[read more]


The Way We Eat
The Forward (issue of June 17, 2011.)

Two images of America’s children this summer illustrate the sharp divide over the way we eat: The first is from one of the growing number of Jewish summer camps with a fresh emphasis on healthy diet and helping youngsters make informed choices about food. These camps are raising fruits and vegetables, reducing the amount of soda and sweets that are served, and purchasing ingredients from local and organic sources. Goodbye bug juice, hello salad bar.

The second image comes from the depressing statistics contained in a June 7 report detailing how participation in Summer Nutrition Programs has continued to erode because of recession-driven budget cuts. The Food Research and Action Center, an advocacy group working to end hunger in America through changes in public policy, reported that the number of poor children receiving free meals during the summer dropped by 90,000 from July 2008 to July 2010.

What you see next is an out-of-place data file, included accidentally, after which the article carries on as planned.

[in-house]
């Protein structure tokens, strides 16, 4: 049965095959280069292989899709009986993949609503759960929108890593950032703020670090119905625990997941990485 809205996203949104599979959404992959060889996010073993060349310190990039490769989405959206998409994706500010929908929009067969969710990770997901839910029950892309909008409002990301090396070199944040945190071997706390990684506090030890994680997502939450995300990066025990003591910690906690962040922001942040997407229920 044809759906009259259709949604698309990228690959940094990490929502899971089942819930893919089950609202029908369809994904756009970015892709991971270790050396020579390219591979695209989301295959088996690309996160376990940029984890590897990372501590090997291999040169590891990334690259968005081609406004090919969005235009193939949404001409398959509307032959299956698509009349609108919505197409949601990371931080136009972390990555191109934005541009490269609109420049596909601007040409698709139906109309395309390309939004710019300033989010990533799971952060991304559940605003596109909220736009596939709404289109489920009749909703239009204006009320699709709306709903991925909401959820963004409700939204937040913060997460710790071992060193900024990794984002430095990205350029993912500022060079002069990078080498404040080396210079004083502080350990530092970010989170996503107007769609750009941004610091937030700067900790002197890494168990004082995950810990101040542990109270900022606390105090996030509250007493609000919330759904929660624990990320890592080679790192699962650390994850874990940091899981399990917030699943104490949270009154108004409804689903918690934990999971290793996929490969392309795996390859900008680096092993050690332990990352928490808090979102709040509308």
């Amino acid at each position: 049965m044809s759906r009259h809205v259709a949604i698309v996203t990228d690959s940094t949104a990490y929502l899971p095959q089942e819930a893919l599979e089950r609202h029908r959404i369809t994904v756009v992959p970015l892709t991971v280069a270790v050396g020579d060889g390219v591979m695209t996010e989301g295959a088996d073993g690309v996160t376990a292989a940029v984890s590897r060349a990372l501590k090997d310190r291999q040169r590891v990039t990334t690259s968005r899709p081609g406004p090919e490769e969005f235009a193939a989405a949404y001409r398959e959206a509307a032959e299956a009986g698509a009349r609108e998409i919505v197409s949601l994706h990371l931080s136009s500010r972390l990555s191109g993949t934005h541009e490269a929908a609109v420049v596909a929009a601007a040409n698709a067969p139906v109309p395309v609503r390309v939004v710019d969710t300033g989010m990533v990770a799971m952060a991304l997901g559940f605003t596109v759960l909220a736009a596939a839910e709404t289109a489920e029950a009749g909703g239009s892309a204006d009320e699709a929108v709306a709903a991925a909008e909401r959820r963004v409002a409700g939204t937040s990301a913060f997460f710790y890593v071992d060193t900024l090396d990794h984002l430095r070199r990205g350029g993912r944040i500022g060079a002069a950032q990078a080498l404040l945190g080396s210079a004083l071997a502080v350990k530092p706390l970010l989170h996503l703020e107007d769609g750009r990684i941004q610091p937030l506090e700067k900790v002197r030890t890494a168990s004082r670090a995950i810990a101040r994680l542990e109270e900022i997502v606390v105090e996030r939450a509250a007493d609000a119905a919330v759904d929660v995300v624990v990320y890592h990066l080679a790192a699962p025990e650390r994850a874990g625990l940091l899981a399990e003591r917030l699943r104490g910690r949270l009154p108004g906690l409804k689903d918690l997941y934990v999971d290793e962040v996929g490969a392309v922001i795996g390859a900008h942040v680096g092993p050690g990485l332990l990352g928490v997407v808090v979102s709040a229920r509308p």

“Our choices about food should not depend on where we happen to live,” writes Oran B. Hesterman in his new book, “Fair Food.” But they do. As Hesterman argues with uncomfortable clarity, America’s broken food network is not apparent if you happen to live and shop near abundantly-stocked supermarkets and fabulous restaurants. But if you happen to live in Detroit, the 11th largest city in the country, you have to leave town to find a major supermarket. Most of the nearly $500 million in food stamps pumped into the city last year was spent at gas stations, dollar stores, pharmacies and the like — not because the poor of Detroit are irresponsible, but because they have little choice.


[read more]